Tuesday, May 20, 2014

I Like Twitter, But...

1. I don't like the jerks who use offensive, derogatory terms (like the C-word) to refer to women and think that they're funny. Reading their Tweets makes me wish I could tell a professional wrestler that those losers flirted with his girlfriend.

2. I don't like the people who follow and then immediately unfollow when I don't follow back or retweet them. That tells me that they're not interested in reading my Tweets; they just want more followers. I'd like more followers too, but for me, Twitter is about writing and reading interesting Tweets.

3. I don't like the photos that make me think that people are advertising some kind of semi-nudist colony. The phrase "less is more" does not apply to clothing, at least not in my opinion. I don't think the fact that I don't want to see people pose with hardly any clothes on makes me a prude, unless the person posing is Channing Tatum.

4. I don't like the Tweets that have nothing but links in them; occasionally I'll include a link, but not in every single Tweet. Links always make me wary. I'm afraid they'll come with a virus or somehow find a way to access my webcam and then will be able to tape videos of me throwing M&Ms at my TV every time the Duggars or the Sister Wives come on (am I the only one who finds them really annoying and conceited?).

5. I don't like it when some people post thirty retweets in a row (I'm not exaggerating). I retweet a lot of people, but I still include my own Tweets. Like I said, part of the point of Twitter is writing interesting Tweets.

6. I don't like reading the same inspirational quotes again and again, though I will admit to a few "reruns" of my own. If those people can't figure out what to Tweet, they should just take a break from Tweeting; that's what I do.

7. I followed several of those Twitter feeds that have inspirational quotes at first, but sometimes it's hard to be inspired by them after a day that included getting screamed at by drivers who get mad because their all-important texting sessions were interrupted by pedestrians and having my dissertation criticized (again!) by my advisor.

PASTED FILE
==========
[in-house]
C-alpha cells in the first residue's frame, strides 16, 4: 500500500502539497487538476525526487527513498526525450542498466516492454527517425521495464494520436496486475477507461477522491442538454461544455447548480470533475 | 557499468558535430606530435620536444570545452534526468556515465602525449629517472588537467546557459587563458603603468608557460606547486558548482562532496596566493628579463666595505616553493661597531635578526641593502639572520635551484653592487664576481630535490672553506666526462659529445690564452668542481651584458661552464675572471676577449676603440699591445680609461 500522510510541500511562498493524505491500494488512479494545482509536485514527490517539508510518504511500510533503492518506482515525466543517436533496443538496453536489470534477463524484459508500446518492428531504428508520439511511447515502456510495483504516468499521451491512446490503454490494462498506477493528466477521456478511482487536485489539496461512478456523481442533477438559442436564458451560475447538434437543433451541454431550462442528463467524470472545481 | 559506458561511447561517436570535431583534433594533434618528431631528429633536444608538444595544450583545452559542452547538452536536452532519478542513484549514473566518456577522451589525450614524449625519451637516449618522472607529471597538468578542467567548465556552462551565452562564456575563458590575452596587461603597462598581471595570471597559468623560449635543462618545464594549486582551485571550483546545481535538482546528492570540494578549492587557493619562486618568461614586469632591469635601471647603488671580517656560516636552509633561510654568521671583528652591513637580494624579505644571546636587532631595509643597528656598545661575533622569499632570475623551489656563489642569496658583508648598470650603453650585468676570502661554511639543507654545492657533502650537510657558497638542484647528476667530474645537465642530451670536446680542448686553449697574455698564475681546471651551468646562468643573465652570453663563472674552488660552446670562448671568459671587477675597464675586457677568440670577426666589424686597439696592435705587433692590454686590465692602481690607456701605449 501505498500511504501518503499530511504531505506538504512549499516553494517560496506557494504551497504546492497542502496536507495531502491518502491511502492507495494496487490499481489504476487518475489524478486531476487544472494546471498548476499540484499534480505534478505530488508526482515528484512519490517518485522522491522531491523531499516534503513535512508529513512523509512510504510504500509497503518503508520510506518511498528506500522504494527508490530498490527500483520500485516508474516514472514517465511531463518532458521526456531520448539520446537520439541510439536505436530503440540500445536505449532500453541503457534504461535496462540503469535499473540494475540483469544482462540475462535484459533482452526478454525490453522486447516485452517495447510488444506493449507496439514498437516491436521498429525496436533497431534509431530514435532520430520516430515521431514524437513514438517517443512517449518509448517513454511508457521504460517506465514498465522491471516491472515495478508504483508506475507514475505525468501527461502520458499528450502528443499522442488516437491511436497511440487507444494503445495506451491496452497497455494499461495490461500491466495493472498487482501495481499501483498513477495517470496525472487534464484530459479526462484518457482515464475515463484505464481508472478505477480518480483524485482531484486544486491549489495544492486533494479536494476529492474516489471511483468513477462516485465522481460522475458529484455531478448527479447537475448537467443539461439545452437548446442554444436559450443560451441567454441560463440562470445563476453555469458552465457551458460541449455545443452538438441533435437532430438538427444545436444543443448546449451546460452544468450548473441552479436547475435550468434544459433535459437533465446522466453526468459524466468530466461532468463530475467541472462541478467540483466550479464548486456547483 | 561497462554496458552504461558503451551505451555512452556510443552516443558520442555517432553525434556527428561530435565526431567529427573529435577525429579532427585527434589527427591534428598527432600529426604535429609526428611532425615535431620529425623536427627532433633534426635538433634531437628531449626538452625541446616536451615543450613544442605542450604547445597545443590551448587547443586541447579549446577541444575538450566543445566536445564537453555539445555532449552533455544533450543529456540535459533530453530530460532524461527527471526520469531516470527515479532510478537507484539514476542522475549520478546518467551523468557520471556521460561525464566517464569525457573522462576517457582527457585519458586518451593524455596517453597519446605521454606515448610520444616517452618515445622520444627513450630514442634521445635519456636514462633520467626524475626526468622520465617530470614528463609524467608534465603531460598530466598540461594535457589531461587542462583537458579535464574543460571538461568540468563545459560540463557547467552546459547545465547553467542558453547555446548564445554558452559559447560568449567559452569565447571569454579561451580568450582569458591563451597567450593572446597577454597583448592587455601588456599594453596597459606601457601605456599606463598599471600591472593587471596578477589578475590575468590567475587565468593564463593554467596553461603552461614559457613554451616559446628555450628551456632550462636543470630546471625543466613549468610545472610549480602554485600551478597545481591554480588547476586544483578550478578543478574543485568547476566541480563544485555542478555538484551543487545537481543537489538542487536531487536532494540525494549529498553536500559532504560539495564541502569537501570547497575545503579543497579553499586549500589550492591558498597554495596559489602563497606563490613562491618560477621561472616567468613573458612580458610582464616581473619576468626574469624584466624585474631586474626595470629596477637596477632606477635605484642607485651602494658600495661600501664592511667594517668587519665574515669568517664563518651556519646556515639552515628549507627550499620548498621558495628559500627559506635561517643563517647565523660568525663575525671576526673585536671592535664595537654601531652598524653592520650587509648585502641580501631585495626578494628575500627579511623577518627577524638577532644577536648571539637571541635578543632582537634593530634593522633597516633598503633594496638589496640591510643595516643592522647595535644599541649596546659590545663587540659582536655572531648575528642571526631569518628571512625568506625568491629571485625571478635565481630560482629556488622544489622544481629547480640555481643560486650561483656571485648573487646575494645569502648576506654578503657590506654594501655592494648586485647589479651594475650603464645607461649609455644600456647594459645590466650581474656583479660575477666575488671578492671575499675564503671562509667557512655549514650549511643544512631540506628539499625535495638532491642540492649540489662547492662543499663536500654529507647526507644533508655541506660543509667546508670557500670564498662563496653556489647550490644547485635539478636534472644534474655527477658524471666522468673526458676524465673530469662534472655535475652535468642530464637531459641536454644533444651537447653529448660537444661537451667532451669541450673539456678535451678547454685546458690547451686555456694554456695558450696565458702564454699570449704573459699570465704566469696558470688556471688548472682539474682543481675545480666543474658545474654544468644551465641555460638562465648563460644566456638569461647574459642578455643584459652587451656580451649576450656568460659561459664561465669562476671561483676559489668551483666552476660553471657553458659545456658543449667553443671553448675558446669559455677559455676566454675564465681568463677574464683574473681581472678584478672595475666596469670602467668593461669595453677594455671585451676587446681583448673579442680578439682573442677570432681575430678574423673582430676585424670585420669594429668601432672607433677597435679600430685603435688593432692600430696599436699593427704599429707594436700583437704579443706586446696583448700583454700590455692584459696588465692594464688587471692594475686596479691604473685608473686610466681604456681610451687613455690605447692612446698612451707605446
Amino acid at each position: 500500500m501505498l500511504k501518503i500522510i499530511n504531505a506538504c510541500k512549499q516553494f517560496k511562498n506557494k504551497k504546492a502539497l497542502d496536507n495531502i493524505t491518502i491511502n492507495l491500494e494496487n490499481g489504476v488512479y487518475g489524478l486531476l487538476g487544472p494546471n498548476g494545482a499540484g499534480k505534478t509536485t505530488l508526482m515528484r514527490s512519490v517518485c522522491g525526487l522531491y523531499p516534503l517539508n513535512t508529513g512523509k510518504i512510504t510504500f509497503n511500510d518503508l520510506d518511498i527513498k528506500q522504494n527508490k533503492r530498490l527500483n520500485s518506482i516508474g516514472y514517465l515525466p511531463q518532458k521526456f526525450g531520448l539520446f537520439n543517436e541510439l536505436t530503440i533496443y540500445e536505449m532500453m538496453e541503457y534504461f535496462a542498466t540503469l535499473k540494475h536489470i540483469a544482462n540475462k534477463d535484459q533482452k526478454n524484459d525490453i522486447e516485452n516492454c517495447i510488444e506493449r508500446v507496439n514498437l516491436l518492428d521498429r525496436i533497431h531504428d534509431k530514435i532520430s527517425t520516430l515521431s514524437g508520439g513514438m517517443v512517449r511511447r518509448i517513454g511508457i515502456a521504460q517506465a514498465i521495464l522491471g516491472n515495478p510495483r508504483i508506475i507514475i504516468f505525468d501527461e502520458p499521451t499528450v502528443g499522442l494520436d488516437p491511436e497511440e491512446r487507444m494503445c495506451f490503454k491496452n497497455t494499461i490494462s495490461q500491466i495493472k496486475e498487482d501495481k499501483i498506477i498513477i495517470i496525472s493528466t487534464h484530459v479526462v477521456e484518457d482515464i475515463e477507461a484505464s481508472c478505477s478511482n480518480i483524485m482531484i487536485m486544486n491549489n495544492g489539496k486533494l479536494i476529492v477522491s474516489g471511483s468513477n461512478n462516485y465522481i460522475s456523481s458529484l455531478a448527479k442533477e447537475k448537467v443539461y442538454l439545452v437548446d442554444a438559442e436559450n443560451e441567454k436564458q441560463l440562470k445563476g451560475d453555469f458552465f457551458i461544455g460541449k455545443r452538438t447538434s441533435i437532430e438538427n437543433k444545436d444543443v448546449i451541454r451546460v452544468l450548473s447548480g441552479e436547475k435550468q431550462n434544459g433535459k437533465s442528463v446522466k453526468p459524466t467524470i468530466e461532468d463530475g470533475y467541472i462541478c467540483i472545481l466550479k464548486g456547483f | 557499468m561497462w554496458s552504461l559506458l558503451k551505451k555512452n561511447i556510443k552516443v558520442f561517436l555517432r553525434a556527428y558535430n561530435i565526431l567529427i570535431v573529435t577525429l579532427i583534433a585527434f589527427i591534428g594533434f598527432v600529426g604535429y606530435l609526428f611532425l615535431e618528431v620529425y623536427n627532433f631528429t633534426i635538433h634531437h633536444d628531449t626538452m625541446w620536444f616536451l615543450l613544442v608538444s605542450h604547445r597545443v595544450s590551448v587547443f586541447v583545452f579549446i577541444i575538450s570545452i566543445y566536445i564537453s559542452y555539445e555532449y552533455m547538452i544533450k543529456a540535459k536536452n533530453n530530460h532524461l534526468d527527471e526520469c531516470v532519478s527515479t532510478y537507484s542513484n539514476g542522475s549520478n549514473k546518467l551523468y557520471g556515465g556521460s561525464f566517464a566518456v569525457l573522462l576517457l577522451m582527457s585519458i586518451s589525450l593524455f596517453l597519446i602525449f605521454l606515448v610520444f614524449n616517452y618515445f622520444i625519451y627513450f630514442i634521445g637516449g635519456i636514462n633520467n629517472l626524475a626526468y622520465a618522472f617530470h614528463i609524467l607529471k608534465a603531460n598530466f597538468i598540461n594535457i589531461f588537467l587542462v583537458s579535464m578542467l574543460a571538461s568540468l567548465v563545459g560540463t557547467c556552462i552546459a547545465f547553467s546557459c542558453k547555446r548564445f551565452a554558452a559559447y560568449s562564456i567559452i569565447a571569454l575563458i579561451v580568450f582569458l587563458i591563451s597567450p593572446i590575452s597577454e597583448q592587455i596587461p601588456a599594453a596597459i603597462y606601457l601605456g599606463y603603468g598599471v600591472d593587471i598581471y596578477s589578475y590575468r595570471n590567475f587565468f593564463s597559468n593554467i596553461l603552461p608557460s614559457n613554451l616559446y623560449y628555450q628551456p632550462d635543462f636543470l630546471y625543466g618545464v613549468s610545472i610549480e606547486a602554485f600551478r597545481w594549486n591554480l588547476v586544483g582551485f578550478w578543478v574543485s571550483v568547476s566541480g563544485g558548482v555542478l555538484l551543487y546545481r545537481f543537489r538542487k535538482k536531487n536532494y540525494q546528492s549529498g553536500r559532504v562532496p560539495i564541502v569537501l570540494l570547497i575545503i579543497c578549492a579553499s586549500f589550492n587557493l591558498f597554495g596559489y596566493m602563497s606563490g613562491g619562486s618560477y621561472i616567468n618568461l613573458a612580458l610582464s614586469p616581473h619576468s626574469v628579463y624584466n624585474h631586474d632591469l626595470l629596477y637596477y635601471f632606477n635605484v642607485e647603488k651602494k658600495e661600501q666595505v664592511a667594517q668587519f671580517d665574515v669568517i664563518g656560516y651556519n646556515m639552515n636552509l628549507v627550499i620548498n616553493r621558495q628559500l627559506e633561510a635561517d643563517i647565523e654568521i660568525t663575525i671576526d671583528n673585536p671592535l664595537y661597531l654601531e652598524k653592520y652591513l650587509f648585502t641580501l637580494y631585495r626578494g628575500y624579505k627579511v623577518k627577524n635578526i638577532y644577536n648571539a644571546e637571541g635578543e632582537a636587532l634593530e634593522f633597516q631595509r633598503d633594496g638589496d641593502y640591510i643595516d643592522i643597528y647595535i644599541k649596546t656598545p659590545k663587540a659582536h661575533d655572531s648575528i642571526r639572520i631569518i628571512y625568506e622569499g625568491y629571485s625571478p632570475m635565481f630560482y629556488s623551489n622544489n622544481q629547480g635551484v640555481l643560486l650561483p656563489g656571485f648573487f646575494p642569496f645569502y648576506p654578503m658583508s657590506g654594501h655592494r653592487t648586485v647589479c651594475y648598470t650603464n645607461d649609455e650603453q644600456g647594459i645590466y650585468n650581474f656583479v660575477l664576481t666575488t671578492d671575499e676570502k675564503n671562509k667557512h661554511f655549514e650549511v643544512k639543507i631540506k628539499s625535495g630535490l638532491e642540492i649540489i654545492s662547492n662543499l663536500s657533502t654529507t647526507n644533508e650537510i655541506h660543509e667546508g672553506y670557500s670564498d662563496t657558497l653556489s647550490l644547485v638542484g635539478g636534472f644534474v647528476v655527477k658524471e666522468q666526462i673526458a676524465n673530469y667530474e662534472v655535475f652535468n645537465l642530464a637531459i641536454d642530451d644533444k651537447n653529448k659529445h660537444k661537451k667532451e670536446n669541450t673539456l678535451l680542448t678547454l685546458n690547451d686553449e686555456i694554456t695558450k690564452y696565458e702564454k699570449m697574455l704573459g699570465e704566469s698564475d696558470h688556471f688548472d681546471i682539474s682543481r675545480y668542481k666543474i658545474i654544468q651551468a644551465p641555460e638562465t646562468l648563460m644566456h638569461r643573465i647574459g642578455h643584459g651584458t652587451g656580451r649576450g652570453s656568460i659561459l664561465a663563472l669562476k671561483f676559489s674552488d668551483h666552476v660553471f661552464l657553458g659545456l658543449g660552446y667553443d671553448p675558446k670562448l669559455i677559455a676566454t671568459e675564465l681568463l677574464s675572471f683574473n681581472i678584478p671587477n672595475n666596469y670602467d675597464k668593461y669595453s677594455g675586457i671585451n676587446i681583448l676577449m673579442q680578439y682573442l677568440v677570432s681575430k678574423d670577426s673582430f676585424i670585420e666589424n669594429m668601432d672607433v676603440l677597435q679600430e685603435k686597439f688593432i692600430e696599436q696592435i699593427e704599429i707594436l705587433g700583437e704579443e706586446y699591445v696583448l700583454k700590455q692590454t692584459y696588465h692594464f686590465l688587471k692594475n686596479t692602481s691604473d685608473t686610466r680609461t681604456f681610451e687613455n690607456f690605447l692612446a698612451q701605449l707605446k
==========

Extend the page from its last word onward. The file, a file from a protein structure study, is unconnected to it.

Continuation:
I really do like Twitter, and I'd like to keep Tweeting for now. But sometimes it does get on my nerves, which is when I know it's time to log off.

What about you? Is there anything that bugs you about Twitter, Facebook, or any of the other social networking sites?

Wednesday, May 14, 2014

I Don't Know What to Write

I haven't blogged or Tweeted much lately because I haven't really had anything to write about. Partly it's because I've been preoccupied with teaching. Although I love teaching, it still infuriates me that some students don't think it's necessary to come to class every day, turn in their work on time, or look up from their cell phones during class. It bothers me even more when I get nasty e-mails from students who demand to know why they didn't get A's (even when they didn't do the bare minimum) and then try to pressure me to give them grades they didn't earn. Sometimes I focus so much on stuff like this that it makes me forget about everything else.

I've also been so wrapped up in my dissertation that I haven't had time to do things that I normally like to do: visit museums, exercise, read books without footnotes in them, write fiction in cafes, and write down witty one-liners about people who annoy me, like the girls at the gym who apparently never got the memo that underwear is not the new gym shorts.

Getting my PhD is important to me, but sometimes I wish I never went to grad school. I spent so much time working and studying that now, when I look back on my twenties, I feel like I didn't really let myself enjoy them. I lost more than one friend, who couldn't understand that my workday didn't end at five o'clock or why I had to work long hours on the weekend. The last time I traveled overseas was thirteen years ago, when I was twenty. I hardly went anywhere, except from Point A (school) to Point B (home) to Point C (my other part-time jobs) to Point Starbucks.

I sometimes think that if I had never gone to grad school and worked a 9-5 job instead, maybe I could have had a life. A life that doesn't revolve around work. A life that doesn't require me to work two or three jobs just to pay the bills and buy groceries. A life where comma splices don't make smoke come out of my ears.

I accomplished my goal, which was to become a teacher. I taught at different schools around the city; I became a good teacher; I learned more from my students than I did from anyone else. But teaching and grad school took up so much of my time that I sacrificed almost everything else that mattered to me.

Thinking about all of these things made me so stressed out that when I sat down in front of my computer, I couldn't think of what to write. I missed writing, but all my regrets and problems formed a block in my head that was almost impossible to break down.

Now that summer is coming up, I'll finally have more time to write (although I'll still be teaching and working on my dissertation). I finally realized that I have to make time to write regularly, especially because then I'll be much less likely to start sobbing over incorrect punctuation.

I also realized that I need to take a vacation, because I really have been working too hard. I've been debating on whether or not I should take a short trip to New York (I'd like to stay longer, but I can't afford more than a few days). It's expensive, and I should save my money, especially because my graduate funding is running out. I have a separate savings account for that trip, but I feel guilty about spending it. But I also don't want to wake up one day in my forties and feel like I never let myself enjoy my thirties.

What about you? Have you suffered from writer's block lately? How did you deal with it? Do you ever have regrets about experiences that you missed out on?